Cicilline, Langevin Bill Honoring Elizabeth Buffum Chace Passed By U.S. House

Oct 16, 2019 Issues: Rhode Island

WASHINGTON – The U.S. House of Representatives voted unanimously today to pass legislation introduced by U.S. Congressmen David N. Cicilline (RI-01) and James Langevin (RI-02), to dedicate the United States Post Office located at 575 Dexter Street in Central Falls to Elizabeth Buffum Chace, an outspoken leader of the abolitionist and women’s suffrage movements in Rhode Island.

“Rhode Island would not be the same without the truly remarkable efforts of Elizabeth Buffum Chace. She was an icon who embodied the very best of our state’s values,” Cicilline said. “Honoring her legacy with this dedication will permanently memorialize her impact throughout Rhode Island, and I thank my colleagues in Congress and Central Falls Mayor James Diossa for their support for this bill.”

“Elizabeth Buffum Chace led an extraordinary life, fighting for social justice at every turn,” said Langevin. “Her work promoting women’s rights, the abolition of slavery, and prison reform has made Rhode Island, and our nation, a better place. Dedicating the Central Falls Post Office in the name of Elizabeth Buffum Chace will honor her legacy and memorialize her remarkable accomplishments.”

Elizabeth Buffum Chace was born in Providence in December of 1806 and lived her whole life in Rhode Island. She was raised by parents who were vocal opponents of slavery and went so far as to harbor fugitive slaves seeking refuge in the state. She grew up to become a leader of the abolitionist movement and also opened her home to runaway slaves.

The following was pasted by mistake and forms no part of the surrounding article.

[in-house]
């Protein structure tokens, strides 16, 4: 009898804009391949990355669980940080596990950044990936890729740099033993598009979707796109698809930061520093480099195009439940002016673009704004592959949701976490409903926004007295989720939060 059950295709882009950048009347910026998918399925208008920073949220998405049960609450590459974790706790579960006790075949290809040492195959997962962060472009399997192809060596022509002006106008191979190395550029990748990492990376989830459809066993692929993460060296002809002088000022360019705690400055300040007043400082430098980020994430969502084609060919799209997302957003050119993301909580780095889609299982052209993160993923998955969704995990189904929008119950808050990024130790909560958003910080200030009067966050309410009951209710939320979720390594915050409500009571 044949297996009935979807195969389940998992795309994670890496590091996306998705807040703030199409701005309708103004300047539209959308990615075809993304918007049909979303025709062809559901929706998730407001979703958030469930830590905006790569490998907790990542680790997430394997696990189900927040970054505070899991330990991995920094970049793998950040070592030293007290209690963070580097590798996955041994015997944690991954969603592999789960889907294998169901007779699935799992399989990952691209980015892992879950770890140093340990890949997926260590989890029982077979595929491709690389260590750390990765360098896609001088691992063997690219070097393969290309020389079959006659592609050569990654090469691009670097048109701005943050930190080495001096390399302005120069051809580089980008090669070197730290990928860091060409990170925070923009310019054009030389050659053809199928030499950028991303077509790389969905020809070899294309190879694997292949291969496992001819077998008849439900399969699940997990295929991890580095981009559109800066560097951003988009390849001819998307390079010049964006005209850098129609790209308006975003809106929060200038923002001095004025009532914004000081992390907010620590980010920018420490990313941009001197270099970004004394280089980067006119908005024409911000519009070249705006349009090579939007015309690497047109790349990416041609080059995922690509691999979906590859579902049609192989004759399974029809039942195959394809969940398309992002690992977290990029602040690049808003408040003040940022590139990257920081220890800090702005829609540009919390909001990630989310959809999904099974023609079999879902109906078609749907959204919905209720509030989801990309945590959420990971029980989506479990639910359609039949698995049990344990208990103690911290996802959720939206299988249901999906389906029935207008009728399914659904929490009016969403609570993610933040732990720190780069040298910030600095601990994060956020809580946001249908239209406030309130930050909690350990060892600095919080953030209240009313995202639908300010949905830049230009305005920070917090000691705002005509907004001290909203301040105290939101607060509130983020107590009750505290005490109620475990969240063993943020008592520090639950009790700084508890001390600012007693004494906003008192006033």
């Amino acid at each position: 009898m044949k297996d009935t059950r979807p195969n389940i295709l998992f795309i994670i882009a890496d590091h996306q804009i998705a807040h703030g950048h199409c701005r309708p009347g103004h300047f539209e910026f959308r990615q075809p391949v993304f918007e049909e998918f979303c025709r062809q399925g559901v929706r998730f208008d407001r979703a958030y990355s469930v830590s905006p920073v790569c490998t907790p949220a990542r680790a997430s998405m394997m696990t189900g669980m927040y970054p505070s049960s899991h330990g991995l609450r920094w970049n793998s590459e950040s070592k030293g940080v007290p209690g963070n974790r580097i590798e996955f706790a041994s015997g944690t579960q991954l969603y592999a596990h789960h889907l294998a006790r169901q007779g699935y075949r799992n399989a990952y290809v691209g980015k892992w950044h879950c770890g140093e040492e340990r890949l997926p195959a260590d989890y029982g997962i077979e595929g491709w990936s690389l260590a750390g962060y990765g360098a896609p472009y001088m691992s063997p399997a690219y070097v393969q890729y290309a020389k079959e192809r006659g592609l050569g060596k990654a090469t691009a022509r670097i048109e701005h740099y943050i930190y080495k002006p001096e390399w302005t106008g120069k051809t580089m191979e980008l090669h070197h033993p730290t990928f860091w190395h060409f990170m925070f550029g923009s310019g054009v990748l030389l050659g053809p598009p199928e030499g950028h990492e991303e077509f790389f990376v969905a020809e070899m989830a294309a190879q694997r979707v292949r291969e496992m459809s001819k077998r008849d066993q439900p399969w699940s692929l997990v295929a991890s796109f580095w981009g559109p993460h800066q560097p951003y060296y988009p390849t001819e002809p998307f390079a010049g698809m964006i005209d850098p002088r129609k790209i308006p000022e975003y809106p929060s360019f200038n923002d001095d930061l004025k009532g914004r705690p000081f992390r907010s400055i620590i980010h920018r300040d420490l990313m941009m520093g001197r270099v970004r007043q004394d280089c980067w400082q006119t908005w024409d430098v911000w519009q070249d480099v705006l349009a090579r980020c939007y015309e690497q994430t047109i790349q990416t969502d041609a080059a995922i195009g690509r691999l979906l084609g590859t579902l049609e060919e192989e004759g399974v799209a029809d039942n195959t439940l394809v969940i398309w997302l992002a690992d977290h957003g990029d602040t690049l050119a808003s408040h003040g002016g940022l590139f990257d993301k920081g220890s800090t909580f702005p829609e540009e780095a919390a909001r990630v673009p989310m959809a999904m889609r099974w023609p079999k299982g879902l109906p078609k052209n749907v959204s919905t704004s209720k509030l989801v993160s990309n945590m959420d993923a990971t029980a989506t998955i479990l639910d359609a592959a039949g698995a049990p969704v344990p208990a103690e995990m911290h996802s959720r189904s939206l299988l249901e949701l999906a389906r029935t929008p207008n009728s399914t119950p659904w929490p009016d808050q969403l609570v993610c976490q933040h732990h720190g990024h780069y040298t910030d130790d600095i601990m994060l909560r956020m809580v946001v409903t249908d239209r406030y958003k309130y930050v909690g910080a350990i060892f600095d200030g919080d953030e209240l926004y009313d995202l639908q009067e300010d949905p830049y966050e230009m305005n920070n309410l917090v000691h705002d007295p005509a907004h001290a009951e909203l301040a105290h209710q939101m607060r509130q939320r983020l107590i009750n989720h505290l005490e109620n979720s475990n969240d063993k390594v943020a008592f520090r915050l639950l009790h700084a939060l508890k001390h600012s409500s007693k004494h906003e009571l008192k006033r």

Chace also spent much of her life fighting for women’s rights and prison reforms. She would eventually become known as the “Conscious of Rhode Island” for her passion for creating social change in the face of persecution. Chace’s legacy continues on today in the form of the Elizabeth Buffum Chace Center at the Warwick Junior League Women’s Club, a shelter for women and children suffering from the ramifications of domestic violence.

The bill now heads to the United States Senate where Senator Jack Reed (D-RI) and Senator Sheldon Whitehouse (D-RI) have introduced a companion measure.